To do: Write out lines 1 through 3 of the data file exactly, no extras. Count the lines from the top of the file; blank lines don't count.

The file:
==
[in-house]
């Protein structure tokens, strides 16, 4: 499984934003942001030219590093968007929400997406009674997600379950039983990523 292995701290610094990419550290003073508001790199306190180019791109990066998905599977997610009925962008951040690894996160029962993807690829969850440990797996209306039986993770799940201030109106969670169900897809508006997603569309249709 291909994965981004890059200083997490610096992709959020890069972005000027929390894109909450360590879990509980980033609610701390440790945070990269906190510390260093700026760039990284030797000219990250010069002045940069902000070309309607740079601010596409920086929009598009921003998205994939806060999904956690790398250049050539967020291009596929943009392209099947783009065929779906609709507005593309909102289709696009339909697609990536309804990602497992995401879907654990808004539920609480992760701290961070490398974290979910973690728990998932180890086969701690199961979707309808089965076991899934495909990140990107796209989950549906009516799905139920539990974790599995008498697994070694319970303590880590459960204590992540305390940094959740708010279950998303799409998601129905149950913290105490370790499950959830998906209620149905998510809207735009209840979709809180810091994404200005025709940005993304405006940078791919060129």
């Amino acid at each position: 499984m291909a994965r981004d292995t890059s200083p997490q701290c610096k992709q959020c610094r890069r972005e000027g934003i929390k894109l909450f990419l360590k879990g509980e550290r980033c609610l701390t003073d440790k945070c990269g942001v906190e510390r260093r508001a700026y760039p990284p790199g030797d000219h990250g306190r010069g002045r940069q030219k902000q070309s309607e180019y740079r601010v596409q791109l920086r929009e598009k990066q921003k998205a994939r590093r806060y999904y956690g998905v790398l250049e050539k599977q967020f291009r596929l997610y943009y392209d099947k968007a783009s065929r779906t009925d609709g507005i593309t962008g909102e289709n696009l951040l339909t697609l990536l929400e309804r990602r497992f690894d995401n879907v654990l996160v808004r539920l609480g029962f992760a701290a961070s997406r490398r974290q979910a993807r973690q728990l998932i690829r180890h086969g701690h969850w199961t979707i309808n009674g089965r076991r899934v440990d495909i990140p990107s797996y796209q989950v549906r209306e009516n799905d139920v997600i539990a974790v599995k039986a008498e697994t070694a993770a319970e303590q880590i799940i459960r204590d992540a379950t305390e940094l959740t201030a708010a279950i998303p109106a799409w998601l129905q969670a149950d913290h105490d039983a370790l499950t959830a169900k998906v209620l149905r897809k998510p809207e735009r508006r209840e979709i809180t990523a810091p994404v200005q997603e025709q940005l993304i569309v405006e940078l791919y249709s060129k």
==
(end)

[in-house]
């Protein structure tokens, strides 16, 4: 499984934003942001030219590093968007929400997406009674997600379950039983990523 292995701290610094990419550290003073508001790199306190180019791109990066998905599977997610009925962008951040690894996160029962993807690829969850440990797996209306039986993770799940201030109106969670169900897809508006997603569309249709 291909994965981004890059200083997490610096992709959020890069972005000027929390894109909450360590879990509980980033609610701390440790945070990269906190510390260093700026760039990284030797000219990250010069002045940069902000070309309607740079601010596409920086929009598009921003998205994939806060999904956690790398250049050539967020291009596929943009392209099947783009065929779906609709507005593309909102289709696009339909697609990536309804990602497992995401879907654990808004539920609480992760701290961070490398974290979910973690728990998932180890086969701690199961979707309808089965076991899934495909990140990107796209989950549906009516799905139920539990974790599995008498697994070694319970303590880590459960204590992540305390940094959740708010279950998303799409998601129905149950913290105490370790499950959830998906209620149905998510809207735009209840979709809180810091994404200005025709940005993304405006940078791919060129």
């Amino acid at each position: 499984m291909a994965r981004d292995t890059s200083p997490q701290c610096k992709q959020c610094r890069r972005e000027g934003i929390k894109l909450f990419l360590k879990g509980e550290r980033c609610l701390t003073d440790k945070c990269g942001v906190e510390r260093r508001a700026y760039p990284p790199g030797d000219h990250g306190r010069g002045r940069q030219k902000q070309s309607e180019y740079r601010v596409q791109l920086r929009e598009k990066q921003k998205a994939r590093r806060y999904y956690g998905v790398l250049e050539k599977q967020f291009r596929l997610y943009y392209d099947k968007a783009s065929r779906t009925d609709g507005i593309t962008g909102e289709n696009l951040l339909t697609l990536l929400e309804r990602r497992f690894d995401n879907v654990l996160v808004r539920l609480g029962f992760a701290a961070s997406r490398r974290q979910a993807r973690q728990l998932i690829r180890h086969g701690h969850w199961t979707i309808n009674g089965r076991r899934v440990d495909i990140p990107s797996y796209q989950v549906r209306e009516n799905d139920v997600i539990a974790v599995k039986a008498e697994t070694a993770a319970e303590q880590i799940i459960r204590d992540a379950t305390e940094l959740t201030a708010a279950i998303p109106a799409w998601l129905q969670a149950d913290h105490d039983a370790l499950t959830a169900k998906v209620l149905r897809k998510p809207e735009r508006r209840e979709i809180t990523a810091p994404v200005q997603e025709q940005l993304i569309v405006e940078l791919y249709s060129k």